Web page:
DUPUY, ZACHARIE, sometimes called “sieur de Verdun,” from the name of his fief on the St. Lawrence; commandant of the forts of Quebec and of Onondaga (Onnontagué); town-major, commandant, and acting governor of Montreal; b. 1608 or 1610 at Saverdun in Gascony; d. 1676 at Montreal.
We do not know the exact date of Dupuy’s arrival in New France, and more particularly at Quebec, where as early as 1656 he was in command of the fort. That same year the Jesuits, impressed by his qualities as an honest and excellent officer, accepted his offer to join the expedition which had been organized to found a mission among the Onondagas. On his return in 1658 he settled in Montreal, with the title of assistant town-major. He succeeded Major Lambert Closse in 1662 and served as acting governor of Montreal in 1665, replacing M. de Chomedey de Maisonneuve.
In 1671 the seigneurs of Montreal granted to Dupuy 320 acres, at the Saint-Louis rapids, as a noble fief without rights of justice; this was the Verdun fief. In the following year he received a new grant, this time from Talon, consisting of the Île aux Hérons and other islands, opposite the Verdun fief. In 1673 Dupuy and his wife, “desirous of withdrawing from the cares of the world and of devoting themselves to God,” made over all their property to the Congrégation de Notre-Dame. The sisters of the Congrégation undertook to pay Dupuy and his wife a pension for life.
On 15 May 1674 the old town-major – he stated his age as 66 – attended Easter mass in Notre-Dame church; he heard the Abbé Salignac de Fénelon’s sermon in which he attacked Buade de Frontenac. When the witnesses were interrogated afterwards, Dupuy shrewdly deemed it more prudent to claim that he was “deficient in hearing and in memory,” and he was not called to give testimony in the sensational case that followed.
Dupuy was buried at Montreal 1 July 1676. His widow appears to have returned to France shortly afterwards. His first wife, Jeanne Fauvenel, probably died before he came to New France; his second wife was Jeanne Groisard, whom he married on 25 Oct. 1668 at Quebec. Dupuy left no descendants.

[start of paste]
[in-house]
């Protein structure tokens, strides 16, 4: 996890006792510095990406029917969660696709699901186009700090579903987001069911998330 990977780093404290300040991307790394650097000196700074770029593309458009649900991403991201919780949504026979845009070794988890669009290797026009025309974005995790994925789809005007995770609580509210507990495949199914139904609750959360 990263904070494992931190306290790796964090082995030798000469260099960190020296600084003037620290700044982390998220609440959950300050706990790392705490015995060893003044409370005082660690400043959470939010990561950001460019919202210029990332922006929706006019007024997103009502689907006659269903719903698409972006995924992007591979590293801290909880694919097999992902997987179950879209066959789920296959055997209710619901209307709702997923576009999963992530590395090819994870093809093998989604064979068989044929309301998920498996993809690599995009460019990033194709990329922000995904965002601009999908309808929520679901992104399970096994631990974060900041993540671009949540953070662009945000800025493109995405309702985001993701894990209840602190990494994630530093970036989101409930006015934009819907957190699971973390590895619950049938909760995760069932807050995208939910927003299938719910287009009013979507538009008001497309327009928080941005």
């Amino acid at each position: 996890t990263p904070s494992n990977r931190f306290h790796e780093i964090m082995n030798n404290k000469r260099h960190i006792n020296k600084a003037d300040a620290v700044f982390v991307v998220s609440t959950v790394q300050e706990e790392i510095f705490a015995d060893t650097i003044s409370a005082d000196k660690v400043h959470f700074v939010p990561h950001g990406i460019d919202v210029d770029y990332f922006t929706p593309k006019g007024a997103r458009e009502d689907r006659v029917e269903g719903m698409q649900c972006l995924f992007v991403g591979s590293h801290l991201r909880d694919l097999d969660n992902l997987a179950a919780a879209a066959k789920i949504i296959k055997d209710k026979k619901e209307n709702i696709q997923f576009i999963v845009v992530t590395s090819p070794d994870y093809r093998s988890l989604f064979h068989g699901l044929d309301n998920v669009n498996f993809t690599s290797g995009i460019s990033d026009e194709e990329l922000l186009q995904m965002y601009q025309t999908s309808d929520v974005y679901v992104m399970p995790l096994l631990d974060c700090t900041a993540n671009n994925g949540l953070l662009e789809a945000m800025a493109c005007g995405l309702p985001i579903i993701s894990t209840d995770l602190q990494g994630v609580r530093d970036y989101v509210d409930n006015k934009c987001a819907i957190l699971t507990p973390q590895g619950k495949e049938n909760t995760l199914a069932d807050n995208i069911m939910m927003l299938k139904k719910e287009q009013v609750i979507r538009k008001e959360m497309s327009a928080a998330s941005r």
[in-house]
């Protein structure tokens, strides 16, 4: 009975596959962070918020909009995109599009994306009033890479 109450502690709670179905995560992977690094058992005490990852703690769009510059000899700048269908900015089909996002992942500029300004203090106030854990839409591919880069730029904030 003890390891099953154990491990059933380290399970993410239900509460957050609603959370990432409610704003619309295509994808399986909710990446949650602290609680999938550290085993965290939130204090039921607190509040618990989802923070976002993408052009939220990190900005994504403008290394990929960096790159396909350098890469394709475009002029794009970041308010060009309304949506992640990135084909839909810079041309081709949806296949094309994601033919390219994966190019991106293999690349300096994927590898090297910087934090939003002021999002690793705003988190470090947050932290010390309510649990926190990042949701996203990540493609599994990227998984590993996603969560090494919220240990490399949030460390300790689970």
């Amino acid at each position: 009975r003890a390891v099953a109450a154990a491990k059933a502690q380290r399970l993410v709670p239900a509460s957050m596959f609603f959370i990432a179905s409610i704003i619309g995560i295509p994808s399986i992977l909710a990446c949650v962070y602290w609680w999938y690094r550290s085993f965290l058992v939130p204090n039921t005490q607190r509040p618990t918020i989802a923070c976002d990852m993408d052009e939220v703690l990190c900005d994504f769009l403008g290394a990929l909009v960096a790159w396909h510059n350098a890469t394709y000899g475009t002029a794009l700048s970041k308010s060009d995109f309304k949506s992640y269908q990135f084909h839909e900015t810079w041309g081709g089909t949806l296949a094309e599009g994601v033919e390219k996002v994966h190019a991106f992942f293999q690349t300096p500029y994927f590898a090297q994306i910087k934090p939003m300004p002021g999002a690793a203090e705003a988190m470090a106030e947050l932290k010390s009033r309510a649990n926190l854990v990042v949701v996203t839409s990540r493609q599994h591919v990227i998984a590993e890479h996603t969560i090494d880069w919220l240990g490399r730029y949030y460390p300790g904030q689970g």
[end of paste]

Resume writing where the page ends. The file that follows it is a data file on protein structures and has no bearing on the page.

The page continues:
AJM, Documents judiciaires, 10 oct. 1662; 27 janv. 1667; 14 janv. 1669: Greffe de Bénigne Basset 12 nov. 1673. AJQ, Greffe de Pierre Duquet, 22 oct. l668. AN, F, 178, pp. 308–41 (PAC copy). Recensement de 1667. ... JR (Thwaites), passim. “Le procès de l’abbé de Fénelon devant le Conseil Souverain de la Nouvelle-France en 1674,” APQ Rapport, 1921–22, 138. ... BRH, XXI (1915), 309–10; XXXIII (1927), 237. Cahiers des Dix, VII (1942), 84–87; VIII (1943), 239; X (1945), 228. Faillon, Histoire de la colonie française, II, 517, 524–27. Parkman, The old régime (25th ed.), 20–39. J.-E. Roy, Histoire de la seigneurie de Lauzon, I, 159..
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Roland-J. Auger, “DUPUY, ZACHARIE,” in Dictionary of Canadian Biography, vol. 1, University of Toronto/Université Laval, 2003–, accessed October 24, 2014, http://www.biographi.ca/en/bio/dupuy_zacharie_1E.html.
The citation above shows the format for footnotes and endnotes according to the Chicago manual of style (16th edition). Information to be used in other citation formats:Permalink: http://www.biographi.ca/en/bio/dupuy_zacharie_1E.html
|Author of Article:||Roland-J. Auger|
|Title of Article:||DUPUY, ZACHARIE|
|Publication Name:||Dictionary of Canadian Biography, vol. 1|
|Publisher:||University of Toronto/Université Laval|
|Year of publication:||1966|
|Year of revision:||1966|
|Access Date:||October 24, 2014|